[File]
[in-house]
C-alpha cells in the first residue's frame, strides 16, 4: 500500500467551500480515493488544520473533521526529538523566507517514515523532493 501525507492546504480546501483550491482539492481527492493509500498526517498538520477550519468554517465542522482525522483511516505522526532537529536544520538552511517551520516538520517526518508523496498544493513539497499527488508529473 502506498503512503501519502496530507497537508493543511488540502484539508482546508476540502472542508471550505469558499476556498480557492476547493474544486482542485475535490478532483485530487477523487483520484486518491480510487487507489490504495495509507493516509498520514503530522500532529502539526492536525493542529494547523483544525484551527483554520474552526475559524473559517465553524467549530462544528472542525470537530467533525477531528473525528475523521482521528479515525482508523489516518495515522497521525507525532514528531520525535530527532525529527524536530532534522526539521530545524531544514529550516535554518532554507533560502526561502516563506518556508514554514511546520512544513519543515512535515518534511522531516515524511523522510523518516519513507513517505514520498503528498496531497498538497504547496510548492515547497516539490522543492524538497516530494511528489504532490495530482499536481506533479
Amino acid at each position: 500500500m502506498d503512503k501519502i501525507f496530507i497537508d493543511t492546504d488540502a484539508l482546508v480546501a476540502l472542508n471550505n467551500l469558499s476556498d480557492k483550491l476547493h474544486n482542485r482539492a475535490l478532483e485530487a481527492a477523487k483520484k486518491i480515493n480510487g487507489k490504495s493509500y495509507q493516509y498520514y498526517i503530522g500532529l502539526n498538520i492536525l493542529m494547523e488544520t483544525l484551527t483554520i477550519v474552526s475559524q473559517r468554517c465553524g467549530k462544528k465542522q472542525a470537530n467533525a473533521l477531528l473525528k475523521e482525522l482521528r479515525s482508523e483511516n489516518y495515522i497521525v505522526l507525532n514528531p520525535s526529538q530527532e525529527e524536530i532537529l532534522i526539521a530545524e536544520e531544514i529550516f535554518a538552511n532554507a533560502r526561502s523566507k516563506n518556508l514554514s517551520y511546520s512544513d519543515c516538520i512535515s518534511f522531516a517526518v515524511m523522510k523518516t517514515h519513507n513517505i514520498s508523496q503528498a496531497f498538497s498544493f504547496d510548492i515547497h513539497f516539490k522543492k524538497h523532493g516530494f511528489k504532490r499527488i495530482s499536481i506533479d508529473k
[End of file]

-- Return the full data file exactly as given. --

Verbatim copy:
[in-house]
C-alpha cells in the first residue's frame, strides 16, 4: 500500500467551500480515493488544520473533521526529538523566507517514515523532493 501525507492546504480546501483550491482539492481527492493509500498526517498538520477550519468554517465542522482525522483511516505522526532537529536544520538552511517551520516538520517526518508523496498544493513539497499527488508529473 502506498503512503501519502496530507497537508493543511488540502484539508482546508476540502472542508471550505469558499476556498480557492476547493474544486482542485475535490478532483485530487477523487483520484486518491480510487487507489490504495495509507493516509498520514503530522500532529502539526492536525493542529494547523483544525484551527483554520474552526475559524473559517465553524467549530462544528472542525470537530467533525477531528473525528475523521482521528479515525482508523489516518495515522497521525507525532514528531520525535530527532525529527524536530532534522526539521530545524531544514529550516535554518532554507533560502526561502516563506518556508514554514511546520512544513519543515512535515518534511522531516515524511523522510523518516519513507513517505514520498503528498496531497498538497504547496510548492515547497516539490522543492524538497516530494511528489504532490495530482499536481506533479
Amino acid at each position: 500500500m502506498d503512503k501519502i501525507f496530507i497537508d493543511t492546504d488540502a484539508l482546508v480546501a476540502l472542508n471550505n467551500l469558499s476556498d480557492k483550491l476547493h474544486n482542485r482539492a475535490l478532483e485530487a481527492a477523487k483520484k486518491i480515493n480510487g487507489k490504495s493509500y495509507q493516509y498520514y498526517i503530522g500532529l502539526n498538520i492536525l493542529m494547523e488544520t483544525l484551527t483554520i477550519v474552526s475559524q473559517r468554517c465553524g467549530k462544528k465542522q472542525a470537530n467533525a473533521l477531528l473525528k475523521e482525522l482521528r479515525s482508523e483511516n489516518y495515522i497521525v505522526l507525532n514528531p520525535s526529538q530527532e525529527e524536530i532537529l532534522i526539521a530545524e536544520e531544514i529550516f535554518a538552511n532554507a533560502r526561502s523566507k516563506n518556508l514554514s517551520y511546520s512544513d519543515c516538520i512535515s518534511f522531516a517526518v515524511m523522510k523518516t517514515h519513507n513517505i514520498s508523496q503528498a496531497f498538497s498544493f504547496d510548492i515547497h513539497f516539490k522543492k524538497h523532493g516530494f511528489k504532490r499527488i495530482s499536481i506533479d508529473k